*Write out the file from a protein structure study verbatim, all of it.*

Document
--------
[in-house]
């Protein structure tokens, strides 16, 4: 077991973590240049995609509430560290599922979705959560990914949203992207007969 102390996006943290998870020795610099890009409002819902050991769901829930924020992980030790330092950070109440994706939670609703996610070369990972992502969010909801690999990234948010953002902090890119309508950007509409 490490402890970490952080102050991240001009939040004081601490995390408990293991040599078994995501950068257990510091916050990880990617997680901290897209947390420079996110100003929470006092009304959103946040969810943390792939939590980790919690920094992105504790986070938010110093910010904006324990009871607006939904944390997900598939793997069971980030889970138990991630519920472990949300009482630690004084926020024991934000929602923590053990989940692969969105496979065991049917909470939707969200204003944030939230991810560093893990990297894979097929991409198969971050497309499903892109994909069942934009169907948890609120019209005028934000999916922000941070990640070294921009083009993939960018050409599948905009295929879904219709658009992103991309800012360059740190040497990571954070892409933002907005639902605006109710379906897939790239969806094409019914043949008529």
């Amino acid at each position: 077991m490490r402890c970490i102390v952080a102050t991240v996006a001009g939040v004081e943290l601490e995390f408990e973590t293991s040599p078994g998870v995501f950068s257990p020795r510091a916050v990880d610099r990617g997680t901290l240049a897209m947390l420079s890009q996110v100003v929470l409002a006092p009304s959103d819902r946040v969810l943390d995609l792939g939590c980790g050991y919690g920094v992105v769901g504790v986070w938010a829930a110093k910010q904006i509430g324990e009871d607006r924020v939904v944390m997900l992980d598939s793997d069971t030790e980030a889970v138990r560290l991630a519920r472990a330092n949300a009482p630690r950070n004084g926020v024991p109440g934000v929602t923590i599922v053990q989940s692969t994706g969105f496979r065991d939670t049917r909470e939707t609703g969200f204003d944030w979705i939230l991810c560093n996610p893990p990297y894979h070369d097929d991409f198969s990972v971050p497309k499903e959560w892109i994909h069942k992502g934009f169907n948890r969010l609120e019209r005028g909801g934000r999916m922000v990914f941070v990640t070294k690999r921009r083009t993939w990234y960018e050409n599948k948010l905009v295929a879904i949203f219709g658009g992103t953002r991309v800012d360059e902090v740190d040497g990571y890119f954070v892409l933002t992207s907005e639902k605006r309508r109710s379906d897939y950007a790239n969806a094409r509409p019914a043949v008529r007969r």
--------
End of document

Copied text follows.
[in-house]
């Protein structure tokens, strides 16, 4: 077991973590240049995609509430560290599922979705959560990914949203992207007969 102390996006943290998870020795610099890009409002819902050991769901829930924020992980030790330092950070109440994706939670609703996610070369990972992502969010909801690999990234948010953002902090890119309508950007509409 490490402890970490952080102050991240001009939040004081601490995390408990293991040599078994995501950068257990510091916050990880990617997680901290897209947390420079996110100003929470006092009304959103946040969810943390792939939590980790919690920094992105504790986070938010110093910010904006324990009871607006939904944390997900598939793997069971980030889970138990991630519920472990949300009482630690004084926020024991934000929602923590053990989940692969969105496979065991049917909470939707969200204003944030939230991810560093893990990297894979097929991409198969971050497309499903892109994909069942934009169907948890609120019209005028934000999916922000941070990640070294921009083009993939960018050409599948905009295929879904219709658009992103991309800012360059740190040497990571954070892409933002907005639902605006109710379906897939790239969806094409019914043949008529």
């Amino acid at each position: 077991m490490r402890c970490i102390v952080a102050t991240v996006a001009g939040v004081e943290l601490e995390f408990e973590t293991s040599p078994g998870v995501f950068s257990p020795r510091a916050v990880d610099r990617g997680t901290l240049a897209m947390l420079s890009q996110v100003v929470l409002a006092p009304s959103d819902r946040v969810l943390d995609l792939g939590c980790g050991y919690g920094v992105v769901g504790v986070w938010a829930a110093k910010q904006i509430g324990e009871d607006r924020v939904v944390m997900l992980d598939s793997d069971t030790e980030a889970v138990r560290l991630a519920r472990a330092n949300a009482p630690r950070n004084g926020v024991p109440g934000v929602t923590i599922v053990q989940s692969t994706g969105f496979r065991d939670t049917r909470e939707t609703g969200f204003d944030w979705i939230l991810c560093n996610p893990p990297y894979h070369d097929d991409f198969s990972v971050p497309k499903e959560w892109i994909h069942k992502g934009f169907n948890r969010l609120e019209r005028g909801g934000r999916m922000v990914f941070v990640t070294k690999r921009r083009t993939w990234y960018e050409n599948k948010l905009v295929a879904i949203f219709g658009g992103t953002r991309v800012d360059e902090v740190d040497g990571y890119f954070v892409l933002t992207s907005e639902k605006r309508r109710s379906d897939y950007a790239n969806a094409r509409p019914a043949v008529r007969r």